There is more to motor imagery than mental simulation

Milan, 9 September 2010 — The human brain is a powerful simulation machine. Sports professionals and amateurs alike are well aware of the advantages of mentally rehearsing a movement prior to its execution and it is not surprising that the phenomenon, known as motor imagery, has already been extensively investigated. However, a new study published in the September 2010 issue of Elsevier’s Cortex (http://www.elsevier.com/locate/cortex) suggests that there may be more to motor imagery than previously thought. A group of neuroscientists in Italy have shown that the brain is able to invent creative new solutions in order to perform impossible actions.

Researchers from two Rome universities (Tor Vergata, La Sapienza) and a rehabilitation institution (IRCCS Fondazione Santa Lucia) teamed up to investigate the complexity of motor imagery processes. Close similarities are thought to exist between the brain structures that support imagined and real actions, but findings from neuropsychological research tend to contradict this. “In fact, if brain damage disrupts [real] motor functions, simulated actions may or may not show a similar impairment”, notes Dr. Elena Daprati. “We took these inconsistencies as a hint that motor imagery might be a more complex phenomenon than previously understood, and reasoned that people involved in rehabilitation should be made aware of this issue for approaches based on mental practice to be successfully applied to patients.”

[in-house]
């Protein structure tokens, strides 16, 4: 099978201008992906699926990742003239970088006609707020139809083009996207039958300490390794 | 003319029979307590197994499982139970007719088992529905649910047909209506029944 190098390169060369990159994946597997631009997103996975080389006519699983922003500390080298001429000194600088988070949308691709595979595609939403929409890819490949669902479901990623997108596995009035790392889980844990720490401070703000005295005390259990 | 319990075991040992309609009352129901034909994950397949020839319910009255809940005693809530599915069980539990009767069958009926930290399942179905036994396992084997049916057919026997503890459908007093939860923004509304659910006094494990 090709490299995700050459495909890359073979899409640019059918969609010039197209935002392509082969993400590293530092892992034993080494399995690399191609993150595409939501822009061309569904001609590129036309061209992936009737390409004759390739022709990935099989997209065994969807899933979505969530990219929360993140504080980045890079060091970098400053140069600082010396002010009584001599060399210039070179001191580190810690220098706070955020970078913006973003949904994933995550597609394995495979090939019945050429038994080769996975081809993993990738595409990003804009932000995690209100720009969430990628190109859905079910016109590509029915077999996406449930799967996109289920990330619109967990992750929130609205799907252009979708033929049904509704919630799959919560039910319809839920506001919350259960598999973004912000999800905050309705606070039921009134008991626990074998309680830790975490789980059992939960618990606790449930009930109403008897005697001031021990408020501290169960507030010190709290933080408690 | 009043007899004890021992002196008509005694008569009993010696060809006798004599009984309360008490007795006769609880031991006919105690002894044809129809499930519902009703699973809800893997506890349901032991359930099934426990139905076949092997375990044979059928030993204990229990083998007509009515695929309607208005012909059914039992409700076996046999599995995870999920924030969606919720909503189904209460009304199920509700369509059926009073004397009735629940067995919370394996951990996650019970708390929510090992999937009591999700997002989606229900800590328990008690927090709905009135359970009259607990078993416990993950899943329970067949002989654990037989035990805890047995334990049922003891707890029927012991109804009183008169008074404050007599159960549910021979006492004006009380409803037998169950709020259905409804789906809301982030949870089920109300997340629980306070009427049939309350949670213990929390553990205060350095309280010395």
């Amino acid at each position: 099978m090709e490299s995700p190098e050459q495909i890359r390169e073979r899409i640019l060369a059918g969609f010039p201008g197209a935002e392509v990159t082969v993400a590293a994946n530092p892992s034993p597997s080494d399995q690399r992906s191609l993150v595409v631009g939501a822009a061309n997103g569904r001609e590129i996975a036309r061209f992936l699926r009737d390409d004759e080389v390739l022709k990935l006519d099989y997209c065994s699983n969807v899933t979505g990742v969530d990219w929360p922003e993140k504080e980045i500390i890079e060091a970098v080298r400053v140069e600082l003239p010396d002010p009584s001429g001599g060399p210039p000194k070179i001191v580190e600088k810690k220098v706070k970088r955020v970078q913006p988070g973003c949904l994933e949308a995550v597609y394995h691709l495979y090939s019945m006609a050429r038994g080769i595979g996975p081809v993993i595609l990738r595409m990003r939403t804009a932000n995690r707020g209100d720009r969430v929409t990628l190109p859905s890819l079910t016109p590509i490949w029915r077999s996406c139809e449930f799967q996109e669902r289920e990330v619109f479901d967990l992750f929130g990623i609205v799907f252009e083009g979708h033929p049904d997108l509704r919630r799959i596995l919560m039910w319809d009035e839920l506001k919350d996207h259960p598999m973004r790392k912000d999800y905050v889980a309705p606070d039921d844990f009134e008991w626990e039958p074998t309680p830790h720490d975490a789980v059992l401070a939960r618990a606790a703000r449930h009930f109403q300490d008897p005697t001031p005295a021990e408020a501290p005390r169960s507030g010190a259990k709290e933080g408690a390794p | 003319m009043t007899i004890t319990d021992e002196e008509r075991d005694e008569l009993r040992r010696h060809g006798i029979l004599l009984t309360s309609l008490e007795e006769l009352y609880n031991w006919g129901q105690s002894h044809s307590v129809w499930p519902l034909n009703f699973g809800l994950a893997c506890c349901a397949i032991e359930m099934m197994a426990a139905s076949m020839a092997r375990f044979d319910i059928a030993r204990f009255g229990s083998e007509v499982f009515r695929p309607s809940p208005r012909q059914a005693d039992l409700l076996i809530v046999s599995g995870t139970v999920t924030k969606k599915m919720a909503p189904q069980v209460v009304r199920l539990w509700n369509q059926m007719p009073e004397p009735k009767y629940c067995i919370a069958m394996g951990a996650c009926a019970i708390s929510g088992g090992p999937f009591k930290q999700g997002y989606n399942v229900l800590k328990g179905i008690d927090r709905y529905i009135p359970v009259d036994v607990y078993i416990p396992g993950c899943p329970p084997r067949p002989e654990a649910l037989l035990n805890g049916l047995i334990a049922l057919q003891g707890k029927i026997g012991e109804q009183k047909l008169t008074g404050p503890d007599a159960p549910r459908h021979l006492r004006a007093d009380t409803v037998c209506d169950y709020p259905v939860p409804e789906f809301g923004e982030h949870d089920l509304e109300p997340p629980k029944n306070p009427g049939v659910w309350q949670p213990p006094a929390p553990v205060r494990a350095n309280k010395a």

The researchers proposed three tasks — commonly assumed to rely on motor imagery — to stroke patients with varying degrees of motor impairment. All patients performed correctly, but only those with milder motor impairments appeared to have used mental simulation during the tasks. Patients with severe impairments, especially of dominant limbs, avoided mentally mimicking the actions that they could no longer perform, using instead alternative mental strategies to complete the tasks. “These findings indicate that the notion of motor imagery should be expanded to include processes that are not limited to simulation, but also rely on creative operations,” said the researchers. “These alternative modes would support the brain’s creative potential to invent novel motor patterns, tools and machinery, and evidently, the ability to imagine what may never be achieved in reality.”

Notes to Editors

The article is “Different motor imagery modes following brain damage” by Elena Daprati, Daniele Nico, Sylvie Duval, Francesco Lacquaniti, and appears in Cortex, Volume 46, Issue 8 (September 2010), published by Elsevier in Italy. Full text of the article featured above is available to members of the media upon request. Please contact the Elsevier press office, [email protected]. To schedule an interview, contact Dr Elena Daprati, [email protected].

About Cortex